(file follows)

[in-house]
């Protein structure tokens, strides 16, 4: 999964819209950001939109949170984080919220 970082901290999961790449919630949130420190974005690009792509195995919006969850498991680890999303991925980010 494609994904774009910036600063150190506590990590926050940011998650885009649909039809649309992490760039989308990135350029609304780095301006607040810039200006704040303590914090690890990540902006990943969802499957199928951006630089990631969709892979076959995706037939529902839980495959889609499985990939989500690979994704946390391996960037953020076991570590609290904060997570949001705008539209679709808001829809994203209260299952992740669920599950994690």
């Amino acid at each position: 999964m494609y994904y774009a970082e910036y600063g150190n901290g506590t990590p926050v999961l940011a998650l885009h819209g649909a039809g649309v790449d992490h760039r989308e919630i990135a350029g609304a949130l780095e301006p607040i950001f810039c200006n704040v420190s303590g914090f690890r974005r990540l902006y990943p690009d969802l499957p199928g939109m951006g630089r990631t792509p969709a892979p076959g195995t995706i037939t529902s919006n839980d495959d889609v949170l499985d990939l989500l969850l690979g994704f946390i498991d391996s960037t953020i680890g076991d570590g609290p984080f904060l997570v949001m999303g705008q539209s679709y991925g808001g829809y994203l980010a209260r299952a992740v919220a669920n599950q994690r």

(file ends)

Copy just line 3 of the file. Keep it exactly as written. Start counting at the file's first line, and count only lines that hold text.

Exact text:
């Amino acid at each position: 999964m494609y994904y774009a970082e910036y600063g150190n901290g506590t990590p926050v999961l940011a998650l885009h819209g649909a039809g649309v790449d992490h760039r989308e919630i990135a350029g609304a949130l780095e301006p607040i950001f810039c200006n704040v420190s303590g914090f690890r974005r990540l902006y990943p690009d969802l499957p199928g939109m951006g630089r990631t792509p969709a892979p076959g195995t995706i037939t529902s919006n839980d495959d889609v949170l499985d990939l989500l969850l690979g994704f946390i498991d391996s960037t953020i680890g076991d570590g609290p984080f904060l997570v949001m999303g705008q539209s679709y991925g808001g829809y994203l980010a209260r299952a992740v919220a669920n599950q994690r």